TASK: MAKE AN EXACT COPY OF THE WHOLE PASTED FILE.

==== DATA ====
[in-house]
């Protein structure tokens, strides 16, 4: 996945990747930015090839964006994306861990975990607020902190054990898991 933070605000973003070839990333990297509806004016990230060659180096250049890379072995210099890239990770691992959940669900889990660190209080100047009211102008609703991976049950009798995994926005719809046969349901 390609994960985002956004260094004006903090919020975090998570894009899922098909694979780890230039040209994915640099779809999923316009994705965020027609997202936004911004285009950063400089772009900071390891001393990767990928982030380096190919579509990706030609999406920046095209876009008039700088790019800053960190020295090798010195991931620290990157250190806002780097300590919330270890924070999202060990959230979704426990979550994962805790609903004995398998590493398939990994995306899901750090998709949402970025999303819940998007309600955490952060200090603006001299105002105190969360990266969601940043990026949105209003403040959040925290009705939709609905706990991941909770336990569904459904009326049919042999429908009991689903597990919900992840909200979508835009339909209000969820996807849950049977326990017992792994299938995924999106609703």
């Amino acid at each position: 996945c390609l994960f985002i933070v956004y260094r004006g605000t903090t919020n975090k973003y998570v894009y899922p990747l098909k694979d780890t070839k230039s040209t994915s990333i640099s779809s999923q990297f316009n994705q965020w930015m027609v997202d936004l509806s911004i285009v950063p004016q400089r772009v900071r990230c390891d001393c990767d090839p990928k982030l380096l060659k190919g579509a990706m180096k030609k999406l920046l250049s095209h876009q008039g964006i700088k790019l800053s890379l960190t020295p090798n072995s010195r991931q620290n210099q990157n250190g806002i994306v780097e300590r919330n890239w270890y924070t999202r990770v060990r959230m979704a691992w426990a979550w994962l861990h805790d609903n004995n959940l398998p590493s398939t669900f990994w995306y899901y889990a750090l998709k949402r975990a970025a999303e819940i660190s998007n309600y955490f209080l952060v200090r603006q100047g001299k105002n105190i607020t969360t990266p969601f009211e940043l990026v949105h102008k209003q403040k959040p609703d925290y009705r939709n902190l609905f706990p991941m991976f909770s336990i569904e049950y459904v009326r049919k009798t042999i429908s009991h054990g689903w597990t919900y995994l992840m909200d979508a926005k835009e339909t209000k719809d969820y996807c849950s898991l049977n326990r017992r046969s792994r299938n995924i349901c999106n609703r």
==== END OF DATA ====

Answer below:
[in-house]
């Protein structure tokens, strides 16, 4: 996945990747930015090839964006994306861990975990607020902190054990898991 933070605000973003070839990333990297509806004016990230060659180096250049890379072995210099890239990770691992959940669900889990660190209080100047009211102008609703991976049950009798995994926005719809046969349901 390609994960985002956004260094004006903090919020975090998570894009899922098909694979780890230039040209994915640099779809999923316009994705965020027609997202936004911004285009950063400089772009900071390891001393990767990928982030380096190919579509990706030609999406920046095209876009008039700088790019800053960190020295090798010195991931620290990157250190806002780097300590919330270890924070999202060990959230979704426990979550994962805790609903004995398998590493398939990994995306899901750090998709949402970025999303819940998007309600955490952060200090603006001299105002105190969360990266969601940043990026949105209003403040959040925290009705939709609905706990991941909770336990569904459904009326049919042999429908009991689903597990919900992840909200979508835009339909209000969820996807849950049977326990017992792994299938995924999106609703």
């Amino acid at each position: 996945c390609l994960f985002i933070v956004y260094r004006g605000t903090t919020n975090k973003y998570v894009y899922p990747l098909k694979d780890t070839k230039s040209t994915s990333i640099s779809s999923q990297f316009n994705q965020w930015m027609v997202d936004l509806s911004i285009v950063p004016q400089r772009v900071r990230c390891d001393c990767d090839p990928k982030l380096l060659k190919g579509a990706m180096k030609k999406l920046l250049s095209h876009q008039g964006i700088k790019l800053s890379l960190t020295p090798n072995s010195r991931q620290n210099q990157n250190g806002i994306v780097e300590r919330n890239w270890y924070t999202r990770v060990r959230m979704a691992w426990a979550w994962l861990h805790d609903n004995n959940l398998p590493s398939t669900f990994w995306y899901y889990a750090l998709k949402r975990a970025a999303e819940i660190s998007n309600y955490f209080l952060v200090r603006q100047g001299k105002n105190i607020t969360t990266p969601f009211e940043l990026v949105h102008k209003q403040k959040p609703d925290y009705r939709n902190l609905f706990p991941m991976f909770s336990i569904e049950y459904v009326r049919k009798t042999i429908s009991h054990g689903w597990t919900y995994l992840m909200d979508a926005k835009e339909t209000k719809d969820y996807c849950s898991l049977n326990r017992r046969s792994r299938n995924i349901c999106n609703r």